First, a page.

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Park district backs off hike but golf course fate still unsettled

There’s good and bad news for 100,000 taxpayers in the beach and park district. No new taxes, but the public golf course fate is still up in the air.

After hearing out anxious residents on both sides of both issues, the Greater Boca Raton Beach & Park District stayed the course. That means their millage rate remains at 0.9147. A 15% hike to raise money for the course and other projects was voted down.

The district’s final budget and millage hearing resumed Tuesday after a recess. It was moved to the Willow Theater to hold more people than their board room.

Deputy Mayor Jeremy Rodgers initiated a resolution against the tax hike. So both venues were packed after council sent out email and robo call alerts.

Tuesday night’s meeting was strictly a legally required budget hearing. So, whether the city, the district or both will build the new public golf course was raised by nearly every speaker. But it couldn’t be addressed.

“Each body will have to decide what they want and then meet together,” district chairwoman Susan Vogelgesang said after the tax vote at 8:39 p.m.

Their next joint meeting with city council is Nov. 12. So, it’s unlikely anything will happen until then, further delaying construction bids for Boca National Golf Club.

Plans to revitalize the city’s north end by rebuilding the former Ocean Breeze course brought out concerned Boca Teeca residents.

But longtime supporters like Harold Chaffe didn’t seem to mind the wait. “I think they have to go back to the drawing board,” Chaffe, Keep Golf in Boca president, said after the vote. “I want to see them work it out.”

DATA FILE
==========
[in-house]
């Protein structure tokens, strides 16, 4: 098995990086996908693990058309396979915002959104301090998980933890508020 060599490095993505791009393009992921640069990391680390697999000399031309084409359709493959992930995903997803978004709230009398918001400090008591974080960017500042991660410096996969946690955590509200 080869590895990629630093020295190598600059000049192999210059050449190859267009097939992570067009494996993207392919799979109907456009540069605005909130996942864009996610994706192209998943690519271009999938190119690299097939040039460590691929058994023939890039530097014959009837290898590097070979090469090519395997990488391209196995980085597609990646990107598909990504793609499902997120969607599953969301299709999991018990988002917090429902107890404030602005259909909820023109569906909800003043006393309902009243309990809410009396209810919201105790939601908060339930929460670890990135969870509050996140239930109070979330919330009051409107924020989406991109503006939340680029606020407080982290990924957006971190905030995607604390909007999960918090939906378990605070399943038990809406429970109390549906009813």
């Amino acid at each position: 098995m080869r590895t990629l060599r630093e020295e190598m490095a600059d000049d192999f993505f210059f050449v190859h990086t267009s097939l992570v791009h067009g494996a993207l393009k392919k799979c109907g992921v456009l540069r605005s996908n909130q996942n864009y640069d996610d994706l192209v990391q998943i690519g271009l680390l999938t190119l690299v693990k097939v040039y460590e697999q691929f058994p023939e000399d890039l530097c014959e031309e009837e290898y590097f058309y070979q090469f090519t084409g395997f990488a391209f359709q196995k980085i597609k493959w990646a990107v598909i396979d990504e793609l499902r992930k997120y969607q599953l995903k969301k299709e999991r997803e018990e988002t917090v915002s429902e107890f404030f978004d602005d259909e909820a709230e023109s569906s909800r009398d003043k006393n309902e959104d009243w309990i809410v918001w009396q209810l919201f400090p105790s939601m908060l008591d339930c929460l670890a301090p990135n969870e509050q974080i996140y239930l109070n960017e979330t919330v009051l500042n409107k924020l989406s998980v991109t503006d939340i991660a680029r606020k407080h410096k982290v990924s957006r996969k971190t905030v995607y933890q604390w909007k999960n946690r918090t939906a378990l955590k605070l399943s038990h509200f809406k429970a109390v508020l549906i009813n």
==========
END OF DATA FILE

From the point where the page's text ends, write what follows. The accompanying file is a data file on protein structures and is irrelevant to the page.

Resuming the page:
City council offered to build at least the west side of the divided course, leaving the east side to the district. The city said it would finance the build and take over other district projects.

Council also hasn’t approved the district’s Price Fazio team design, leading to a long standoff. In fact, council reached out to 16 other designers who said they could do it cheaper.

The district has more than two years into the planning. But, if the city takes over, it could start from scratch.

“I think it’s the right outcome for our residents,” city councilman Andy Thomson said after the no tax hike vote. Thomson has led cost objections.

“This allows the district to work with the city,” he added.

But the tax outcome won’t last, district commissioner Steve Engel warned the audience. “We’ll keep the millage rate where it is. But if we don’t do it now, we will have to do it later,” he said. “There’s no such thing as something for nothing.”

By Marci Shatzman


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